The European Parliament’s International Trade Committee, businesses and politicians in Northern Ireland are trying to break the political deadlock there. This is the first time in seven months that the thread has been picked up again. “That in itself is a positive thing,” says Europe correspondent Stéphane de Vries.
Relations in Northern Ireland have been tense since Prime Minister Liz Truss – then foreign secretary – said he wanted to review the Brexit agreement. That agreement stated, among other things, that Northern Ireland had a special status in the European Union, but by wanting to abolish it, it creates all kinds of difficulties in trading across Northern Ireland’s borders.
Now that Truss is prime minister, nothing has changed about the situation. Europe correspondent Stéphane de Vries also notes. “It is the first time in seven months that the EU and the UK have met again, and that in itself is a positive thing.”
Indeed, de Vries asserts, the nature of conflict lies within the boundaries of states. “Between Northern Ireland, Great Britain and the EU. Northern Ireland is actually on the island of Ireland, which is in the EU again, and is separate from Great Britain. This has actually been a very difficult situation since Brexit began six years ago.
De Vries sees that an impasse has been reached. Europe does not come out. “It is cut and ready; They think they have signed a clear treaty, but now the UK says something else must be found.
Northern Ireland Protocol
According to de Vries, the Northern Ireland Protocol also plays a major role in this situation. This protocol was created by the European Union and the British specifically to improve the workability of the difficult situation. Indeed, the consequence of this is that Northern Ireland has one foot in the European Union. When it comes to goods,” he continues. But the other leg belongs to the United Kingdom, which means Northern Ireland is no longer part of the European Union. The British government does not like this relationship, although they signed the agreement themselves. Now Liz Truss wants to renegotiate the deal. This protocol.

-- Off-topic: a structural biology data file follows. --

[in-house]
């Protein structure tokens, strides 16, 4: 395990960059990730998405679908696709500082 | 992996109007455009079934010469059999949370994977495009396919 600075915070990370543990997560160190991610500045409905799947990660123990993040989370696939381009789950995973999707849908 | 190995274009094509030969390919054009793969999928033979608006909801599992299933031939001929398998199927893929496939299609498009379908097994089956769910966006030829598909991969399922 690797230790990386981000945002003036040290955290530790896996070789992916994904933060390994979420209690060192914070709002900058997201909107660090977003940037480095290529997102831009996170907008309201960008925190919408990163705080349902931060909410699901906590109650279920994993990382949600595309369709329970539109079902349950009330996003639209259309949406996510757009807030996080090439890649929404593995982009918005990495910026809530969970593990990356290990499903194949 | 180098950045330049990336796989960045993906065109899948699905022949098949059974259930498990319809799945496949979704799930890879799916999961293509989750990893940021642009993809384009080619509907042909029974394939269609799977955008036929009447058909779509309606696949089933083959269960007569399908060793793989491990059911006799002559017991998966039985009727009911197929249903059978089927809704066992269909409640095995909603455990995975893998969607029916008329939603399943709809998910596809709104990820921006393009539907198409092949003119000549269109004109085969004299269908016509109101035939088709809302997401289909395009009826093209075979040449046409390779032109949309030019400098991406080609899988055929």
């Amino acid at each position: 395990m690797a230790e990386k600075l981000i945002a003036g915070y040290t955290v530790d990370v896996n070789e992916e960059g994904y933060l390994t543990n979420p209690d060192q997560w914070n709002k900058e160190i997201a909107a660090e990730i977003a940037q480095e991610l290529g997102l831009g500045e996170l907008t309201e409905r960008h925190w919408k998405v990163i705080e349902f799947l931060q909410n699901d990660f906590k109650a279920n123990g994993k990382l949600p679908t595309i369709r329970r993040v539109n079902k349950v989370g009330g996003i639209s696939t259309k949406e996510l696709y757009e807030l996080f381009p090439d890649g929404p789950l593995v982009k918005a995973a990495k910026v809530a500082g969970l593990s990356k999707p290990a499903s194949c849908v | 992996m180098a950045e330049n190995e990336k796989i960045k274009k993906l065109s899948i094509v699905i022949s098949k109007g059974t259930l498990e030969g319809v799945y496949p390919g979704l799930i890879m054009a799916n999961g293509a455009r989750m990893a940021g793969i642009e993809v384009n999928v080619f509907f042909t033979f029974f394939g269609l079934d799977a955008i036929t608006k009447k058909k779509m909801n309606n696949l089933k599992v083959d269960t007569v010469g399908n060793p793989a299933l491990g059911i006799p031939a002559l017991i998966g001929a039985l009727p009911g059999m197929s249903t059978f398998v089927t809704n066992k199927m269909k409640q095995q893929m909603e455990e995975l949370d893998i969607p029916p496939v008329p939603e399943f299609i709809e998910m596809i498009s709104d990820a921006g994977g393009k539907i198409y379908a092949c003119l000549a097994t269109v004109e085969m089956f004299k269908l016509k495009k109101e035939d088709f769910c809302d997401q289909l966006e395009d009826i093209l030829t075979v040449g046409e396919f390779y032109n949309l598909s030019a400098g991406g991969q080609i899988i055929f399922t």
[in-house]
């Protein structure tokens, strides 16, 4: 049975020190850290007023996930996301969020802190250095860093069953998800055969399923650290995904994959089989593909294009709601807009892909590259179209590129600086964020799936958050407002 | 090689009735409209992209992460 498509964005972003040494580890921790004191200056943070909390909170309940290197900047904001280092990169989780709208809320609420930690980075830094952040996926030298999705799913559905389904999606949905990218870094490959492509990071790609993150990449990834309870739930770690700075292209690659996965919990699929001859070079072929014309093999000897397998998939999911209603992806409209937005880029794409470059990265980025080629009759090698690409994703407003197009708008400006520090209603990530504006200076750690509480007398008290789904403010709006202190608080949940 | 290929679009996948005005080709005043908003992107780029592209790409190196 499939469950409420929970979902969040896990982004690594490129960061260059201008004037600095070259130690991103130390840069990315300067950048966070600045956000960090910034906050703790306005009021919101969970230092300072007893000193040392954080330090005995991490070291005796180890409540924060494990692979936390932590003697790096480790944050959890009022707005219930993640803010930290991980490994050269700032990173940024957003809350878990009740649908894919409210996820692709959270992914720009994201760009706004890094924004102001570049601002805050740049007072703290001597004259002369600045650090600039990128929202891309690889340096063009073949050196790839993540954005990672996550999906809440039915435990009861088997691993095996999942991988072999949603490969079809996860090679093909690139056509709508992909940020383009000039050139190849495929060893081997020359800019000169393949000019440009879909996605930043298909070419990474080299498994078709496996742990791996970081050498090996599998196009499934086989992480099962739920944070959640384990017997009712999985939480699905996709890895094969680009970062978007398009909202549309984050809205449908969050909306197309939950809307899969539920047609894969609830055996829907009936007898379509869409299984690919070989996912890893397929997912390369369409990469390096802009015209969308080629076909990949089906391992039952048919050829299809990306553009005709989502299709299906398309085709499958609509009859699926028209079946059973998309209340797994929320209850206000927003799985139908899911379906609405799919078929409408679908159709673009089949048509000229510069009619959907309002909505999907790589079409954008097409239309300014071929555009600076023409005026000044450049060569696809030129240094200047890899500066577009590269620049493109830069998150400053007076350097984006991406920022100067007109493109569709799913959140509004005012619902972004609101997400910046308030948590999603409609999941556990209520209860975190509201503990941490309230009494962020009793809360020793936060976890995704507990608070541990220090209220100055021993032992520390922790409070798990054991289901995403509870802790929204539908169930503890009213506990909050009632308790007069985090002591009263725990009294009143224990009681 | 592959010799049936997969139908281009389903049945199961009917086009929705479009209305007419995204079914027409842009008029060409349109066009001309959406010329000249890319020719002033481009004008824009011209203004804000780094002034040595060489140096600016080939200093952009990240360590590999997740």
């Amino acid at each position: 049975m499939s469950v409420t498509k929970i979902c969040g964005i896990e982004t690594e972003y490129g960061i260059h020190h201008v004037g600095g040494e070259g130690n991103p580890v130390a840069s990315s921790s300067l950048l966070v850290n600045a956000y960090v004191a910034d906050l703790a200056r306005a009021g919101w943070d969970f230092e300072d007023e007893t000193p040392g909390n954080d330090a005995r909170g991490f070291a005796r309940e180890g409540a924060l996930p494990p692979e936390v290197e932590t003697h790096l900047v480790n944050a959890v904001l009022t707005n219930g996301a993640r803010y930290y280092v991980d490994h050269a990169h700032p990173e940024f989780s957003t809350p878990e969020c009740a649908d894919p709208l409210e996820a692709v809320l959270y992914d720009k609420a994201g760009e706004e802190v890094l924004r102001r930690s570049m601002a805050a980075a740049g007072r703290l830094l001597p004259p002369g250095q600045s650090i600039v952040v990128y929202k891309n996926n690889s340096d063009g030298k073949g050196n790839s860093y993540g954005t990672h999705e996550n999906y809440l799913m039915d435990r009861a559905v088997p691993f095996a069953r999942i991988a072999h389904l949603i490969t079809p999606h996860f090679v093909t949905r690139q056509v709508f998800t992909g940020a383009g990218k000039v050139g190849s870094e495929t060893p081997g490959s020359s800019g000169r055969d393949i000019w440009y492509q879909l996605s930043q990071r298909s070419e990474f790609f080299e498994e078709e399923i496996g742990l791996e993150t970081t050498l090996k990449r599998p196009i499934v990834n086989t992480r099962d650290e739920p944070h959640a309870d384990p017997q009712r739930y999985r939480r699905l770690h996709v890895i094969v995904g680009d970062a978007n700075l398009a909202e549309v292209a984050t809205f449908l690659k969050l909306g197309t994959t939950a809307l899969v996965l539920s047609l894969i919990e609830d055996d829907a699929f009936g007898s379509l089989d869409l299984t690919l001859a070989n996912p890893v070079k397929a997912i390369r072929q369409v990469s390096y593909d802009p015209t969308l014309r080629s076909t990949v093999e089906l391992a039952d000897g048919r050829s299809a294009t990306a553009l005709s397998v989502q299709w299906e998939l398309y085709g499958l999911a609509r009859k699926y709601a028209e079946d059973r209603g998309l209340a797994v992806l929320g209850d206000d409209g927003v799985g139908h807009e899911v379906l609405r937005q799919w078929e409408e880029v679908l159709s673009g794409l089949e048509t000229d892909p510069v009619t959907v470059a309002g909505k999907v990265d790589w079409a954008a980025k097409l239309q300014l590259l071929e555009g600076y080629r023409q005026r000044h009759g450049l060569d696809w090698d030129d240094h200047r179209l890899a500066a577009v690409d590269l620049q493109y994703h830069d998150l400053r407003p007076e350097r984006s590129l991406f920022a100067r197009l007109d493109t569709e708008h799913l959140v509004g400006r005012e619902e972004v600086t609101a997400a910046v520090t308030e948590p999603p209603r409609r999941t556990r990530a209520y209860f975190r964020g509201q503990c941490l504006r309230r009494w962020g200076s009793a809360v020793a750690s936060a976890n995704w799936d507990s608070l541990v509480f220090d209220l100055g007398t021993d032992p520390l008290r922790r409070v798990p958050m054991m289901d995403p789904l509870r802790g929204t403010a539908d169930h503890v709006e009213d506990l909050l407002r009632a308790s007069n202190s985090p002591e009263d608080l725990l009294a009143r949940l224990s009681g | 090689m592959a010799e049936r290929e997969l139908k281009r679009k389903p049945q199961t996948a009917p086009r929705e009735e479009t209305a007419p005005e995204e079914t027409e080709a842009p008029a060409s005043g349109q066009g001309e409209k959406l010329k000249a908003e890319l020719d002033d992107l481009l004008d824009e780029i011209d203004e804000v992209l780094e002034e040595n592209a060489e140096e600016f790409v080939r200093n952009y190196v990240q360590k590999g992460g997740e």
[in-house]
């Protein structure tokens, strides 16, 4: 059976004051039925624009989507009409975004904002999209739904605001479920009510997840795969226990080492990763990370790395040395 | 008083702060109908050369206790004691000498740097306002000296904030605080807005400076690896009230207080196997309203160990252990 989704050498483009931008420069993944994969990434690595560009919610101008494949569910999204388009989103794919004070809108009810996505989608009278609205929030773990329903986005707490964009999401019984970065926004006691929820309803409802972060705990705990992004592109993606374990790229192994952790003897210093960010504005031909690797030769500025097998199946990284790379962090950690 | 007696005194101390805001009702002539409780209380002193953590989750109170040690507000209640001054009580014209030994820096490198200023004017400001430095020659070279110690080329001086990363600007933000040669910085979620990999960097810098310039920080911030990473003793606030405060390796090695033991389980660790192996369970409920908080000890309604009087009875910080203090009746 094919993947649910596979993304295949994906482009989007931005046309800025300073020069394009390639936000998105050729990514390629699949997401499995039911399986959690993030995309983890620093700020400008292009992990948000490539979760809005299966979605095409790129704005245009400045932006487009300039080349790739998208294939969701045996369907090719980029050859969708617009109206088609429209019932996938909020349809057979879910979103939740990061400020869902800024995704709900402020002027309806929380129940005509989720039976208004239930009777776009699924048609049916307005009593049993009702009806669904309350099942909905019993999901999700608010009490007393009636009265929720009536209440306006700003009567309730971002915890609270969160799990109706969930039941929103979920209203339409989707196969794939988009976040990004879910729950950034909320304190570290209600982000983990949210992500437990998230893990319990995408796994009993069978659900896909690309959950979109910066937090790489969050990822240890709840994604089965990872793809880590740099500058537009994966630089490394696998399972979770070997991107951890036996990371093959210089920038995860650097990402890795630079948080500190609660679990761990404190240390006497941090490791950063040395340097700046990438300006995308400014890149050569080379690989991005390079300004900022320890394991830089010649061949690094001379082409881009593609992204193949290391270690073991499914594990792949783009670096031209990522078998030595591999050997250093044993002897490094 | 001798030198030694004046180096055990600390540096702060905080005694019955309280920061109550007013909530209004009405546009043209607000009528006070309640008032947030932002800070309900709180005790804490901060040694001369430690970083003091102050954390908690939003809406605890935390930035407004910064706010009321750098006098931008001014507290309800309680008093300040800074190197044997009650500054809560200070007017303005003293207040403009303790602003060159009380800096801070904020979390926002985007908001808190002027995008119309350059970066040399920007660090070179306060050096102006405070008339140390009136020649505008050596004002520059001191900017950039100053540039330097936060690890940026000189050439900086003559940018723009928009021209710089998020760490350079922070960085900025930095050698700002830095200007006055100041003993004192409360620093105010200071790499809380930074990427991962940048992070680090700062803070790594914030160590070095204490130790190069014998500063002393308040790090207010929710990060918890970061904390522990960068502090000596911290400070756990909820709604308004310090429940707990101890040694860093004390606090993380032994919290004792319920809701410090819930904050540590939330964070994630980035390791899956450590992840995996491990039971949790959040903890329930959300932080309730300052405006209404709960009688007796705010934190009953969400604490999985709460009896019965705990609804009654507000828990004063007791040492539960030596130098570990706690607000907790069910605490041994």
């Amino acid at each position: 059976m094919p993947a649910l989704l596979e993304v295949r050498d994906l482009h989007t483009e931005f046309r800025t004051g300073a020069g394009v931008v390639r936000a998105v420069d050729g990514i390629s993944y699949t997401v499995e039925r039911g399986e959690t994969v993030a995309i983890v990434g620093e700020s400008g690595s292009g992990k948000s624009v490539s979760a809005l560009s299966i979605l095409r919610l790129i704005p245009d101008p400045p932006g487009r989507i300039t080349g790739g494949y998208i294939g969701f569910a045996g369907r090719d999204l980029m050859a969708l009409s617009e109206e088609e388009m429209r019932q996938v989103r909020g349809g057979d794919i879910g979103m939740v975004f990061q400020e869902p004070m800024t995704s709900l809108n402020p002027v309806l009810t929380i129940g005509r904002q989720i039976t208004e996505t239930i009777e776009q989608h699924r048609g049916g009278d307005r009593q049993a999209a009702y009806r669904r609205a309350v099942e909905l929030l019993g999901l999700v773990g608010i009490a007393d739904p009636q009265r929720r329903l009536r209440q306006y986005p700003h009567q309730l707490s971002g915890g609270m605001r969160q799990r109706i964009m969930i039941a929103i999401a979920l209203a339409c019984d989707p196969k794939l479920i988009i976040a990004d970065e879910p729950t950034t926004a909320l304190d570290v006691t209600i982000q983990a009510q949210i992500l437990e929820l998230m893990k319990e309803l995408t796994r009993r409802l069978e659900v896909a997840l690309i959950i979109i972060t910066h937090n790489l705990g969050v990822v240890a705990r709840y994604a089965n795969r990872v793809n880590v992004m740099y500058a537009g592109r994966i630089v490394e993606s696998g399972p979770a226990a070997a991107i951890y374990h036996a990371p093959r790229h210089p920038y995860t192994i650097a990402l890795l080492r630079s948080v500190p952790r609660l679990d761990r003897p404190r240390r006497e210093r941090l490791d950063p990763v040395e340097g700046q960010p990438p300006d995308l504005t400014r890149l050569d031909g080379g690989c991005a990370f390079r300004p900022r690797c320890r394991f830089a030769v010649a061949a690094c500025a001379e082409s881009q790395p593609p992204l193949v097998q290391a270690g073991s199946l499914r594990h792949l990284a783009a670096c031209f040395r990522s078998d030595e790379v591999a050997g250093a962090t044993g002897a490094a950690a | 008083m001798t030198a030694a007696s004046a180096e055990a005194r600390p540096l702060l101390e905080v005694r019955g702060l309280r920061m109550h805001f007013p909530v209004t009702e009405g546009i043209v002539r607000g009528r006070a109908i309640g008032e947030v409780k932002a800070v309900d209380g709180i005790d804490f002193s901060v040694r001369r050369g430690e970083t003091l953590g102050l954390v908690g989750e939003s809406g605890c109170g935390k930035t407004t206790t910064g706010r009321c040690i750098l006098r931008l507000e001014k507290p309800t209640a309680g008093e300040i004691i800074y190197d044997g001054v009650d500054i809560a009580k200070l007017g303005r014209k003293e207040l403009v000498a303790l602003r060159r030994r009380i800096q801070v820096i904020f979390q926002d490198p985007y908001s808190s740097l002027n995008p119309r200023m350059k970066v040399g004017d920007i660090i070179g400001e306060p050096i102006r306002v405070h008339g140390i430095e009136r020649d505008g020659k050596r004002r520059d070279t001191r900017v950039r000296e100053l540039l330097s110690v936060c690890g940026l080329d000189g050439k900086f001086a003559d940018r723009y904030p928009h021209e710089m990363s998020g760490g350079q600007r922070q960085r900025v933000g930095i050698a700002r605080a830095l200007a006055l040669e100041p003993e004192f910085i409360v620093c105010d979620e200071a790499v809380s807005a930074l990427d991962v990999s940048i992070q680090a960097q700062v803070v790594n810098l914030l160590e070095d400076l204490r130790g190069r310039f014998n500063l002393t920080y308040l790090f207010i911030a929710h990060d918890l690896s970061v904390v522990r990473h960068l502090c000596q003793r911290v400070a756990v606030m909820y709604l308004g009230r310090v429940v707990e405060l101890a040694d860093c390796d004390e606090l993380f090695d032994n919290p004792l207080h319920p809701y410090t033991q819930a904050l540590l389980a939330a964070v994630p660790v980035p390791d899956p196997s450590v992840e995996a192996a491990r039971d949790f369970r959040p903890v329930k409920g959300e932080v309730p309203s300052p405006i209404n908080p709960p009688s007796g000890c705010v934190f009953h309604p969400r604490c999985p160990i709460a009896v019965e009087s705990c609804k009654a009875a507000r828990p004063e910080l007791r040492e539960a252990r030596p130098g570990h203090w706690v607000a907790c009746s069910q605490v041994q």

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From a legal point of view, however, the UK has no leg to stand on, de Vries believes. Truss wants something different, but the point is: The agreement is signed. And Europe knows this, and Brussels knows that the British can do nothing legally. But they also did not want to provoke conflict, so now negotiations are taking place again. Anyway: it’s still tough.
Firms, not truss
According to de Vries, the reason the EU has entered into talks with companies and not Prime Minister Truss, for example, is because they “get the wind straight from the front”. “They struggle with protocol, because they are between a rock and a hard place.” Half in the EU, the other half not. This also causes internal unrest, because part of Northern Ireland’s politics wants to stay with the United Kingdom. These are the Unionists, but for the first time the Catholic Sinn Féin wants to join Ireland. They are also in government and less keen to stay with the British.
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So the EU will also have to deal with internal political issues in Northern Ireland, so the Europeans will have to be “very careful” to deal with the situation. “They really have to walk on eggshells to resolve this situation,” de Vries concludes. Each time the Europeans joined the British, but what exactly they wanted remains unclear.
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